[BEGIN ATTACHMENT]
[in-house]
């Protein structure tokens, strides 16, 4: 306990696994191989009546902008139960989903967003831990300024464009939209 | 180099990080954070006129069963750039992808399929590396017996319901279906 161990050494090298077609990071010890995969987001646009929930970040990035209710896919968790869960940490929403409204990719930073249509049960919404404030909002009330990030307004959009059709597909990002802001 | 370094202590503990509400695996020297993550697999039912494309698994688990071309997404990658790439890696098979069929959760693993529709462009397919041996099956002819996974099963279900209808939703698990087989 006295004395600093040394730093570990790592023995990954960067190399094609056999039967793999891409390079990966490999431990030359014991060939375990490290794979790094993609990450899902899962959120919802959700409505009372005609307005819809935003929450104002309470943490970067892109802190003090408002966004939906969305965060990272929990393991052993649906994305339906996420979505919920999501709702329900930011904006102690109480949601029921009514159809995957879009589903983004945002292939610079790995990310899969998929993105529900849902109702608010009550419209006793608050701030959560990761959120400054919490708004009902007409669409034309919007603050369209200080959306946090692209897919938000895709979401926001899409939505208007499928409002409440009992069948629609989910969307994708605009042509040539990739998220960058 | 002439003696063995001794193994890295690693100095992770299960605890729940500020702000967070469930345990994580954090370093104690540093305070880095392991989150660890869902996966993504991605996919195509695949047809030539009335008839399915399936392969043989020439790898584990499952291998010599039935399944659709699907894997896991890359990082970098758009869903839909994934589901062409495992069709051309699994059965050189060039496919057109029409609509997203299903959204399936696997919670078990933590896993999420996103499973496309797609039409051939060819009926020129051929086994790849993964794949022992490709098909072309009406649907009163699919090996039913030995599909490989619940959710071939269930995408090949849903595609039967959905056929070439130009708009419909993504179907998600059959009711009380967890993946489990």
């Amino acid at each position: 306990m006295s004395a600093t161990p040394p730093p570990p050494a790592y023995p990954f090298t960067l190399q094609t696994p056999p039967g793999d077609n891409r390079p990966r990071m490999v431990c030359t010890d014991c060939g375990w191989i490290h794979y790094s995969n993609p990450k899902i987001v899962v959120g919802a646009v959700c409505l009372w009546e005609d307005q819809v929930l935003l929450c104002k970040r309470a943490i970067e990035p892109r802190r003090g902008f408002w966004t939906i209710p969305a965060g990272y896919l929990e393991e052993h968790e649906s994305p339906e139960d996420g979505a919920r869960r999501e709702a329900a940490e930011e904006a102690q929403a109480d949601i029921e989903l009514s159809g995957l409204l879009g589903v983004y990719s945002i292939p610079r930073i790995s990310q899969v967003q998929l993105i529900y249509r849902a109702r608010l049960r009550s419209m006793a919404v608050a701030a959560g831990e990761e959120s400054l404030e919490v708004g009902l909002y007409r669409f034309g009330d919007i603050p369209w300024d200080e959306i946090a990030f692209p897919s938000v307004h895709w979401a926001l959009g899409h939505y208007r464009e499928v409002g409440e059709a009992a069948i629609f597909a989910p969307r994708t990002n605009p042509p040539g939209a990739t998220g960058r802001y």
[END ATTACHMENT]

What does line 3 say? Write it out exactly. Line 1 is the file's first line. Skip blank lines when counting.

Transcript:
């Amino acid at each position: 306990m006295s004395a600093t161990p040394p730093p570990p050494a790592y023995p990954f090298t960067l190399q094609t696994p056999p039967g793999d077609n891409r390079p990966r990071m490999v431990c030359t010890d014991c060939g375990w191989i490290h794979y790094s995969n993609p990450k899902i987001v899962v959120g919802a646009v959700c409505l009372w009546e005609d307005q819809v929930l935003l929450c104002k970040r309470a943490i970067e990035p892109r802190r003090g902008f408002w966004t939906i209710p969305a965060g990272y896919l929990e393991e052993h968790e649906s994305p339906e139960d996420g979505a919920r869960r999501e709702a329900a940490e930011e904006a102690q929403a109480d949601i029921e989903l009514s159809g995957l409204l879009g589903v983004y990719s945002i292939p610079r930073i790995s990310q899969v967003q998929l993105i529900y249509r849902a109702r608010l049960r009550s419209m006793a919404v608050a701030a959560g831990e990761e959120s400054l404030e919490v708004g009902l909002y007409r669409f034309g009330d919007i603050p369209w300024d200080e959306i946090a990030f692209p897919s938000v307004h895709w979401a926001l959009g899409h939505y208007r464009e499928v409002g409440e059709a009992a069948i629609f597909a989910p969307r994708t990002n605009p042509p040539g939209a990739t998220g960058r802001y």